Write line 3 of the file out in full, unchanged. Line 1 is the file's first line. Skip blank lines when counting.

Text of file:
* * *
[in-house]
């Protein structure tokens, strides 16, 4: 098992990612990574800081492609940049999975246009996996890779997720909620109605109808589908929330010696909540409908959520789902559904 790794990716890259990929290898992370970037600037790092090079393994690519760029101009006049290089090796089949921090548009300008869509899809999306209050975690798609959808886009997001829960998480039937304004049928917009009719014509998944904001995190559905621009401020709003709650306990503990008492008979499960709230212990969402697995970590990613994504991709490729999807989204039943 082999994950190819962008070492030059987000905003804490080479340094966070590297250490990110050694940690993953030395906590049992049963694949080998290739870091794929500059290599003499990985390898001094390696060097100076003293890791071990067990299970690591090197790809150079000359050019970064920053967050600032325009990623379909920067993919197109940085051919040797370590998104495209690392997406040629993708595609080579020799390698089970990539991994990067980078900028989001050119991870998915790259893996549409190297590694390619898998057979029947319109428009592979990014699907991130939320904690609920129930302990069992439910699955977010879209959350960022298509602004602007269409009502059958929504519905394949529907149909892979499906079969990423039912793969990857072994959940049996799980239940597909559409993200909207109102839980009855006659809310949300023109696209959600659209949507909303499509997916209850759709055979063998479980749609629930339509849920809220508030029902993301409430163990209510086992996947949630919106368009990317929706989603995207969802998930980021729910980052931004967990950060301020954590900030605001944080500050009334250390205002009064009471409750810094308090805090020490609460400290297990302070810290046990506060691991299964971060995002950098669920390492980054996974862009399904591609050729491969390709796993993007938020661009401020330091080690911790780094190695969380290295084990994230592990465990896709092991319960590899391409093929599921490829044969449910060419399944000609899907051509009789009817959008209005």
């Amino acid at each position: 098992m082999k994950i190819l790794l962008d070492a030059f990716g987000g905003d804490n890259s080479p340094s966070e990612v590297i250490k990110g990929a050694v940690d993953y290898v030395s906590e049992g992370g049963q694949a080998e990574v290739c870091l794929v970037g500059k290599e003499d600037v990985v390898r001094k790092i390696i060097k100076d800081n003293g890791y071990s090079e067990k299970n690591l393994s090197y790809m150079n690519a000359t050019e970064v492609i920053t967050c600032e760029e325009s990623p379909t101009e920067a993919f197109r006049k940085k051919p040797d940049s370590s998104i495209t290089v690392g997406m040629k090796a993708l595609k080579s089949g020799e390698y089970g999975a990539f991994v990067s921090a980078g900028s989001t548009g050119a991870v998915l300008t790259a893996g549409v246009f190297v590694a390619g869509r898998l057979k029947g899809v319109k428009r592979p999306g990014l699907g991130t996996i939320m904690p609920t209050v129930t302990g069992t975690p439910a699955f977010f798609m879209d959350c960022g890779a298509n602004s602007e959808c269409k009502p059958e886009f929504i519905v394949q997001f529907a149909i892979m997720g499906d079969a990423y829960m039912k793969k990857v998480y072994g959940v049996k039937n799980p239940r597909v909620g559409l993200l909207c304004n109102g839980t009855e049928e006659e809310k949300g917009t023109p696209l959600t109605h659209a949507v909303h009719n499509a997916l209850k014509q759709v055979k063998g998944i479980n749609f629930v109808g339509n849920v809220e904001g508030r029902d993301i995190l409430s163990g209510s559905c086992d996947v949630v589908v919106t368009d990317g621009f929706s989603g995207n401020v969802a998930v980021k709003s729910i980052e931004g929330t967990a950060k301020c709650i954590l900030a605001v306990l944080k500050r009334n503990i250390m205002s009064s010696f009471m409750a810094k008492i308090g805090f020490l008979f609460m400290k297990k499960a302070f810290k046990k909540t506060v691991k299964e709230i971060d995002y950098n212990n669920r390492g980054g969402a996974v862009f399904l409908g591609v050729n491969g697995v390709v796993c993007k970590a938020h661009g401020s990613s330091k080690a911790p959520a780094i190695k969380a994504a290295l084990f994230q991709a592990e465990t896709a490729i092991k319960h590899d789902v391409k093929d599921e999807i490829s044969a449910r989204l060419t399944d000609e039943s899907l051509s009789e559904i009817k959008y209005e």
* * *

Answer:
């Amino acid at each position: 098992m082999k994950i190819l790794l962008d070492a030059f990716g987000g905003d804490n890259s080479p340094s966070e990612v590297i250490k990110g990929a050694v940690d993953y290898v030395s906590e049992g992370g049963q694949a080998e990574v290739c870091l794929v970037g500059k290599e003499d600037v990985v390898r001094k790092i390696i060097k100076d800081n003293g890791y071990s090079e067990k299970n690591l393994s090197y790809m150079n690519a000359t050019e970064v492609i920053t967050c600032e760029e325009s990623p379909t101009e920067a993919f197109r006049k940085k051919p040797d940049s370590s998104i495209t290089v690392g997406m040629k090796a993708l595609k080579s089949g020799e390698y089970g999975a990539f991994v990067s921090a980078g900028s989001t548009g050119a991870v998915l300008t790259a893996g549409v246009f190297v590694a390619g869509r898998l057979k029947g899809v319109k428009r592979p999306g990014l699907g991130t996996i939320m904690p609920t209050v129930t302990g069992t975690p439910a699955f977010f798609m879209d959350c960022g890779a298509n602004s602007e959808c269409k009502p059958e886009f929504i519905v394949q997001f529907a149909i892979m997720g499906d079969a990423y829960m039912k793969k990857v998480y072994g959940v049996k039937n799980p239940r597909v909620g559409l993200l909207c304004n109102g839980t009855e049928e006659e809310k949300g917009t023109p696209l959600t109605h659209a949507v909303h009719n499509a997916l209850k014509q759709v055979k063998g998944i479980n749609f629930v109808g339509n849920v809220e904001g508030r029902d993301i995190l409430s163990g209510s559905c086992d996947v949630v589908v919106t368009d990317g621009f929706s989603g995207n401020v969802a998930v980021k709003s729910i980052e931004g929330t967990a950060k301020c709650i954590l900030a605001v306990l944080k500050r009334n503990i250390m205002s009064s010696f009471m409750a810094k008492i308090g805090f020490l008979f609460m400290k297990k499960a302070f810290k046990k909540t506060v691991k299964e709230i971060d995002y950098n212990n669920r390492g980054g969402a996974v862009f399904l409908g591609v050729n491969g697995v390709v796993c993007k970590a938020h661009g401020s990613s330091k080690a911790p959520a780094i190695k969380a994504a290295l084990f994230q991709a592990e465990t896709a490729i092991k319960h590899d789902v391409k093929d599921e999807i490829s044969a449910r989204l060419t399944d000609e039943s899907l051509s009789e559904i009817k959008y209005e």